Fit the crease up in the crevice right here between the ceiling and the wall, start in
the center, smooth it to the ends—center, smooth to the ends; center, smooth to the
ends. Now that the first coat is dry, you can take
a 10-inch drywall knife and use that, move out maybe 1-3 inches from the center, all
right? Put more pressure on the outside edge, okay, ’cause you want a nice tapered look.
So start here. Work your way to the end like that. Go on the other side of your joint and
do the same thing, okay? You just keep doing that on this joint and this joint, and I would
even wait to do this second one and this—or excuse me, this third one—and this fourth
one until these two longer joints are completely dry.
All right, if you have any high spots on your wall or your ceiling—that is you have some
chunky drywall joint compound—just knock it down or scrape it off with a 6-inch knife.
The reason you want to do that is because it’ll eliminate extra sanding that you have
to do, and you can also get a smoother finish with the next coat of joint compound. Because
this is a ceiling and I need to add a texture to it ’cause I’m going to go over this whole
3′ x 3′ section with a 10-inch or 12-inch knife to create a nice, smooth look. And I’ll
show you that next. All right, so here’s a 10-inch knife. What
I’m going to do is start on this side, all right? Sometimes, I’m a little bit messy.
Hey, I’m not perfect, but I’m just going to go over this like so, all right? I want a
nice, even layer of joint compound on the ceiling, and I’ll smooth it out when I’m done.
I’ll show you that, all right? So I do have a lot of groove marks here. What
I’m just going to do is this—I’m going to go from one end to the other with a nice,
smooth stroke, okay? All right. Doesn’t look too bad. You’re going to be left with a few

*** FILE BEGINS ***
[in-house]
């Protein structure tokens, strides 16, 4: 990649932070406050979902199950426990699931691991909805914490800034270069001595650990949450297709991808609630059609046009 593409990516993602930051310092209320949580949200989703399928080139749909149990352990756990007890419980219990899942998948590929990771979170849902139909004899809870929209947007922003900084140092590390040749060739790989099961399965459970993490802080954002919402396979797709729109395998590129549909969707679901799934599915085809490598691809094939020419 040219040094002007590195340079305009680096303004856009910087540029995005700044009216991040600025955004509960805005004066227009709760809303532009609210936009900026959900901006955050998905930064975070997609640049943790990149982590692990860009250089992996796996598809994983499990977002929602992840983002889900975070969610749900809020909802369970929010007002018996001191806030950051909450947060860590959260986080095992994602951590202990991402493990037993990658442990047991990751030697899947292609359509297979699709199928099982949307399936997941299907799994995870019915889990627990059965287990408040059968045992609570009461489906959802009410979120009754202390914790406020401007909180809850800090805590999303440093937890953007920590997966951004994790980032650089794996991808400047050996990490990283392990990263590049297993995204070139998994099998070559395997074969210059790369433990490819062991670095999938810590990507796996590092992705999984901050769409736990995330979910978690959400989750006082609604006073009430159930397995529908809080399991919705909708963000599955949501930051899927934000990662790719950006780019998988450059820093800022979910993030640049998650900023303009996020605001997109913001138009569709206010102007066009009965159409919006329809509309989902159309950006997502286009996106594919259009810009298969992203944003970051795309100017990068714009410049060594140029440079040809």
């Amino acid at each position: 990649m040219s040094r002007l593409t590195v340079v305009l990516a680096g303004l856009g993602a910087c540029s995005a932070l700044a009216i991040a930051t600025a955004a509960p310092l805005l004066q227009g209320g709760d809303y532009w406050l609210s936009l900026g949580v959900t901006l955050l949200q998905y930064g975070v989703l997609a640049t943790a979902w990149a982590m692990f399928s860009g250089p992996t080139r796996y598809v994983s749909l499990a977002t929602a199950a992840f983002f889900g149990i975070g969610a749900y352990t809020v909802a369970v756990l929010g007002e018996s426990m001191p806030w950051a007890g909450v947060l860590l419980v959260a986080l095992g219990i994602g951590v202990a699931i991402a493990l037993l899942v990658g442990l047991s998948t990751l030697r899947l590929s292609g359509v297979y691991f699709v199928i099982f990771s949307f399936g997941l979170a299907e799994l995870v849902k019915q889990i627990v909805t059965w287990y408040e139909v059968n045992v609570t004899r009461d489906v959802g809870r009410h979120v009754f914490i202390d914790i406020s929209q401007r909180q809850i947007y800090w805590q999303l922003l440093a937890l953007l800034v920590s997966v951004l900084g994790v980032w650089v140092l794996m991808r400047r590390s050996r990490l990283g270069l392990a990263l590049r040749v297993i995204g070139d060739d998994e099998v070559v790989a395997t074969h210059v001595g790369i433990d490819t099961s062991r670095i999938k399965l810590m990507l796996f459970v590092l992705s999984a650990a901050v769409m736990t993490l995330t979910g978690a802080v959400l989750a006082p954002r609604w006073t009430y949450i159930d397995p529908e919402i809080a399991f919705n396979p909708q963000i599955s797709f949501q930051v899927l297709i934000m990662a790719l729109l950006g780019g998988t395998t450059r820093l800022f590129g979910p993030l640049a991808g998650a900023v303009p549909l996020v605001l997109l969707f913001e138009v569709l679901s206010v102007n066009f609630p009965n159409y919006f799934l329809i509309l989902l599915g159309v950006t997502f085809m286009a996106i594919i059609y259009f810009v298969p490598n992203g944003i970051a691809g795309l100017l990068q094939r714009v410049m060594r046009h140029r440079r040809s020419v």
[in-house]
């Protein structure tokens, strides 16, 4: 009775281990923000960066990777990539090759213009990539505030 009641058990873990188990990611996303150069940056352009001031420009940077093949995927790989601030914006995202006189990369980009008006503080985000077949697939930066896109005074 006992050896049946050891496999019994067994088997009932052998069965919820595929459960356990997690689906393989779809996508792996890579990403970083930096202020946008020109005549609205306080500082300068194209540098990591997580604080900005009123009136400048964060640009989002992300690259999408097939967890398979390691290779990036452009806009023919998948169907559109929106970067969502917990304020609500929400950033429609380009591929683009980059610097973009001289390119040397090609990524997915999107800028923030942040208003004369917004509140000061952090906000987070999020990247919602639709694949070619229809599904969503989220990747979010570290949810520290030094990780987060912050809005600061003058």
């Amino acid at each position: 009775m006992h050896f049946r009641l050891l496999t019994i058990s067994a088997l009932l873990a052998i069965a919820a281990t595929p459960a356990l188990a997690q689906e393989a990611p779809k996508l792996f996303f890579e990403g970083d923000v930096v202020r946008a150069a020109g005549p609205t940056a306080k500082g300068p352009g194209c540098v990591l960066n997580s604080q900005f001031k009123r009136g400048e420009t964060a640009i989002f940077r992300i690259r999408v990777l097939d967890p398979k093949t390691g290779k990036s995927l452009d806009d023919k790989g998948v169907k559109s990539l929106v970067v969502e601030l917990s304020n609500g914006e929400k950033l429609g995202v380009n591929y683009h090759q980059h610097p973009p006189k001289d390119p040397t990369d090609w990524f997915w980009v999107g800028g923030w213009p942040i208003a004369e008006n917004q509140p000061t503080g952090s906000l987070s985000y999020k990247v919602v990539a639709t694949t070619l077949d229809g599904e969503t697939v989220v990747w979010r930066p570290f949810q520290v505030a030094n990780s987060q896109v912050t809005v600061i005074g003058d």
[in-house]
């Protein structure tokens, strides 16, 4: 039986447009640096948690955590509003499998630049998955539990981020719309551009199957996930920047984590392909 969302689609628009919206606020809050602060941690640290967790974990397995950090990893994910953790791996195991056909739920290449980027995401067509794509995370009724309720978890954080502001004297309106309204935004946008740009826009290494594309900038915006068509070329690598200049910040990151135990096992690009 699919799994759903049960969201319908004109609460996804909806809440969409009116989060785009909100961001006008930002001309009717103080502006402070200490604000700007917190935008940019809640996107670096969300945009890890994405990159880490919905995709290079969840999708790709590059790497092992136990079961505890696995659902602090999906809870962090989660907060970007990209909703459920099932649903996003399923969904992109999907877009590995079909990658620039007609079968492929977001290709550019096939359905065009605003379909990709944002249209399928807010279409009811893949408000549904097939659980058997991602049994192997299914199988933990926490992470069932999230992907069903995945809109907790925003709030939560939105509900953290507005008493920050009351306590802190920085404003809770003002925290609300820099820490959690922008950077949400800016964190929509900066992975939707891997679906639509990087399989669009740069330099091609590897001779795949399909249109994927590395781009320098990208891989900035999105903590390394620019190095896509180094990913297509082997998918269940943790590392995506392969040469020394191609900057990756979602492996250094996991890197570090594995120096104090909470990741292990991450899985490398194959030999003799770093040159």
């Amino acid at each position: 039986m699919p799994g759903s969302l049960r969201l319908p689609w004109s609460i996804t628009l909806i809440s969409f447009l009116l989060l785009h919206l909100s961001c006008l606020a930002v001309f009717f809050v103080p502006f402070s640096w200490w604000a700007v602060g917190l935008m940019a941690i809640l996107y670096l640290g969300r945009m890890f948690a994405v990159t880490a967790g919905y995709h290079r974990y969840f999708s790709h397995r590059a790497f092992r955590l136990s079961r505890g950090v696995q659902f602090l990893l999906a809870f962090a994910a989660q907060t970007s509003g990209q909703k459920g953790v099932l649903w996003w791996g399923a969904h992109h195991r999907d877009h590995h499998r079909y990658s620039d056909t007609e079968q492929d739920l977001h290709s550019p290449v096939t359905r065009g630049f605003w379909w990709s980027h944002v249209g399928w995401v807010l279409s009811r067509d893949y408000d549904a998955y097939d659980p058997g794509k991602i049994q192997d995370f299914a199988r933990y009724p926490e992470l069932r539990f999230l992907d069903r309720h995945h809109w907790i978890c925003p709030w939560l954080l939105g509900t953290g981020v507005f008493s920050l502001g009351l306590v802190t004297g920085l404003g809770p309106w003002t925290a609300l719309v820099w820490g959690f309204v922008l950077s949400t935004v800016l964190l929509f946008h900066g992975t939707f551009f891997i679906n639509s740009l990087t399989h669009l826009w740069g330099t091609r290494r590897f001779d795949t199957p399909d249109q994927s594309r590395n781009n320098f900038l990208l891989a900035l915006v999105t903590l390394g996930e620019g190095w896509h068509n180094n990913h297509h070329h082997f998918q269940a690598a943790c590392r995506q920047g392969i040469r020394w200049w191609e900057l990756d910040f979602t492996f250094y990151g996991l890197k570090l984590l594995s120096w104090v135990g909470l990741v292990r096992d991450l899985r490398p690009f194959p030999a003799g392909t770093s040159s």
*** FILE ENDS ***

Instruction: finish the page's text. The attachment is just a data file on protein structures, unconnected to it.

grooves here that you again can knock down and sand off smooth.
Right, this is the final step in the process of prepping the ceiling. So what you want
to do is, again, knock down any high spots—knock down any high spots with your joint compound
knife. The next thing that you need to do is to sand down your area.
Now you can sanding screens, you can use a pole sander, or you can do what I’m going
to do and use a sanding sponge. Now I like this because it’s a little bit wet, all right,
and what it does is it cuts down on the dust in your room. So if you’ve got allergies or
asthma, this is a great option. Obviously, you should also be wearing a respirator, but
for this, what I’m going to show you is that you want to sand in circles, okay? And by
sanding in circles, what you’ll do is taper in the wall—the existing wall—you have
with the joint compound that you applied. So I’m going to do it on the ceiling here.
So you just want to roll lightly, sand in circles, okay? So… just like this. Nice
and easy. So blend in, especially on the edges here. Blend in, nice and easy, using a circular
motion. Now what I have here is a bucket of water.
So if your sanding sponge gets gunked up, you just dip it in the water, squeeze it out,
and have at it again, okay? There are many different ways to add texture
to your ceiling. If you have a small section of your ceiling that you need to redo like
I am, you can simply brush on the joint compound. You can brush it on or you can roll it on.
I’m just going to brush it on. You brush it on to the whole section, then you can go back
over it and create your pattern like I’m doing here. So you can do it that way or you can
roll it on and create your pattern with your brush.
All right, that’s how you fix a drywall ceiling. I hope that this video helped you out. For
more tips and tricks on home improvement or home repair, visit me at HomeRepairTutor.com.